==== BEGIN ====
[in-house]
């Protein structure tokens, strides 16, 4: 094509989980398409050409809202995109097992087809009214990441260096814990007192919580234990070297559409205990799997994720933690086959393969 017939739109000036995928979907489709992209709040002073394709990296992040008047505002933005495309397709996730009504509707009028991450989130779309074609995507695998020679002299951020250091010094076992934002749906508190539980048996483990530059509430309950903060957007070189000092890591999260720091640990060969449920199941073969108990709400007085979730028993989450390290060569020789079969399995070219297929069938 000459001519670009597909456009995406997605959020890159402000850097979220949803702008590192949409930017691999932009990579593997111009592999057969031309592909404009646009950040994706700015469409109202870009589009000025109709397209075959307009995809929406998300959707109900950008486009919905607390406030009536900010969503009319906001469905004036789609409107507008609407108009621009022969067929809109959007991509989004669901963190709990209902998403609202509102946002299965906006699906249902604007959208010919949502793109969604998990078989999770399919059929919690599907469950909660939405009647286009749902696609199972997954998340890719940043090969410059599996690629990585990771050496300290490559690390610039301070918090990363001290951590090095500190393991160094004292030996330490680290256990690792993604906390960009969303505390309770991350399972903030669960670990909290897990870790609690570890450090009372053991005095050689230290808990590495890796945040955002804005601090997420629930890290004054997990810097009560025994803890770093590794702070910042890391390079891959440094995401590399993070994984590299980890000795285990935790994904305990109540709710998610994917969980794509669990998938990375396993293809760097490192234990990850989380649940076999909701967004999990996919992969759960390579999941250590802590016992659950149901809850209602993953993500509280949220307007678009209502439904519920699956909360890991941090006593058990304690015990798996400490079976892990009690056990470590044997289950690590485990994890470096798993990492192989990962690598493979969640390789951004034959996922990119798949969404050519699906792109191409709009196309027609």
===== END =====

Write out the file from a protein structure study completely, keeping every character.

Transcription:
[in-house]
């Protein structure tokens, strides 16, 4: 094509989980398409050409809202995109097992087809009214990441260096814990007192919580234990070297559409205990799997994720933690086959393969 017939739109000036995928979907489709992209709040002073394709990296992040008047505002933005495309397709996730009504509707009028991450989130779309074609995507695998020679002299951020250091010094076992934002749906508190539980048996483990530059509430309950903060957007070189000092890591999260720091640990060969449920199941073969108990709400007085979730028993989450390290060569020789079969399995070219297929069938 000459001519670009597909456009995406997605959020890159402000850097979220949803702008590192949409930017691999932009990579593997111009592999057969031309592909404009646009950040994706700015469409109202870009589009000025109709397209075959307009995809929406998300959707109900950008486009919905607390406030009536900010969503009319906001469905004036789609409107507008609407108009621009022969067929809109959007991509989004669901963190709990209902998403609202509102946002299965906006699906249902604007959208010919949502793109969604998990078989999770399919059929919690599907469950909660939405009647286009749902696609199972997954998340890719940043090969410059599996690629990585990771050496300290490559690390610039301070918090990363001290951590090095500190393991160094004292030996330490680290256990690792993604906390960009969303505390309770991350399972903030669960670990909290897990870790609690570890450090009372053991005095050689230290808990590495890796945040955002804005601090997420629930890290004054997990810097009560025994803890770093590794702070910042890391390079891959440094995401590399993070994984590299980890000795285990935790994904305990109540709710998610994917969980794509669990998938990375396993293809760097490192234990990850989380649940076999909701967004999990996919992969759960390579999941250590802590016992659950149901809850209602993953993500509280949220307007678009209502439904519920699956909360890991941090006593058990304690015990798996400490079976892990009690056990470590044997289950690590485990994890470096798993990492192989990962690598493979969640390789951004034959996922990119798949969404050519699906792109191409709009196309027609």